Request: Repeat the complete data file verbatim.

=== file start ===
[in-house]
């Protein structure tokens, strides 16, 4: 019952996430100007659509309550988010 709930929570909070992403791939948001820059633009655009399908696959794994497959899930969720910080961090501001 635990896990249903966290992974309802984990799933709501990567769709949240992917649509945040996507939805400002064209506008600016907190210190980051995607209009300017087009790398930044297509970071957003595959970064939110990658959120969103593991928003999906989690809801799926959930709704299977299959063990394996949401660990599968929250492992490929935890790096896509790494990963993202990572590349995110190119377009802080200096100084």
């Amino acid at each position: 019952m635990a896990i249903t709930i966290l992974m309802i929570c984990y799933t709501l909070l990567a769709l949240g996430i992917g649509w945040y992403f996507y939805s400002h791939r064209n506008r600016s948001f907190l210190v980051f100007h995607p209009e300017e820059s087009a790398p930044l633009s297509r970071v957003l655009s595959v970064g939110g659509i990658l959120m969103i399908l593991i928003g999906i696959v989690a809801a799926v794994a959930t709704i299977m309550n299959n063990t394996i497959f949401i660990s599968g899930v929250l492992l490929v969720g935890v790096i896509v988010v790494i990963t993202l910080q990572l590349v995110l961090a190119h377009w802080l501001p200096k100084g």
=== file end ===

[in-house]
């Protein structure tokens, strides 16, 4: 019952996430100007659509309550988010 709930929570909070992403791939948001820059633009655009399908696959794994497959899930969720910080961090501001 635990896990249903966290992974309802984990799933709501990567769709949240992917649509945040996507939805400002064209506008600016907190210190980051995607209009300017087009790398930044297509970071957003595959970064939110990658959120969103593991928003999906989690809801799926959930709704299977299959063990394996949401660990599968929250492992490929935890790096896509790494990963993202990572590349995110190119377009802080200096100084």
């Amino acid at each position: 019952m635990a896990i249903t709930i966290l992974m309802i929570c984990y799933t709501l909070l990567a769709l949240g996430i992917g649509w945040y992403f996507y939805s400002h791939r064209n506008r600016s948001f907190l210190v980051f100007h995607p209009e300017e820059s087009a790398p930044l633009s297509r970071v957003l655009s595959v970064g939110g659509i990658l959120m969103i399908l593991i928003g999906i696959v989690a809801a799926v794994a959930t709704i299977m309550n299959n063990t394996i497959f949401i660990s599968g899930v929250l492992l490929v969720g935890v790096i896509v988010v790494i990963t993202l910080q990572l590349v995110l961090a190119h377009w802080l501001p200096k100084g």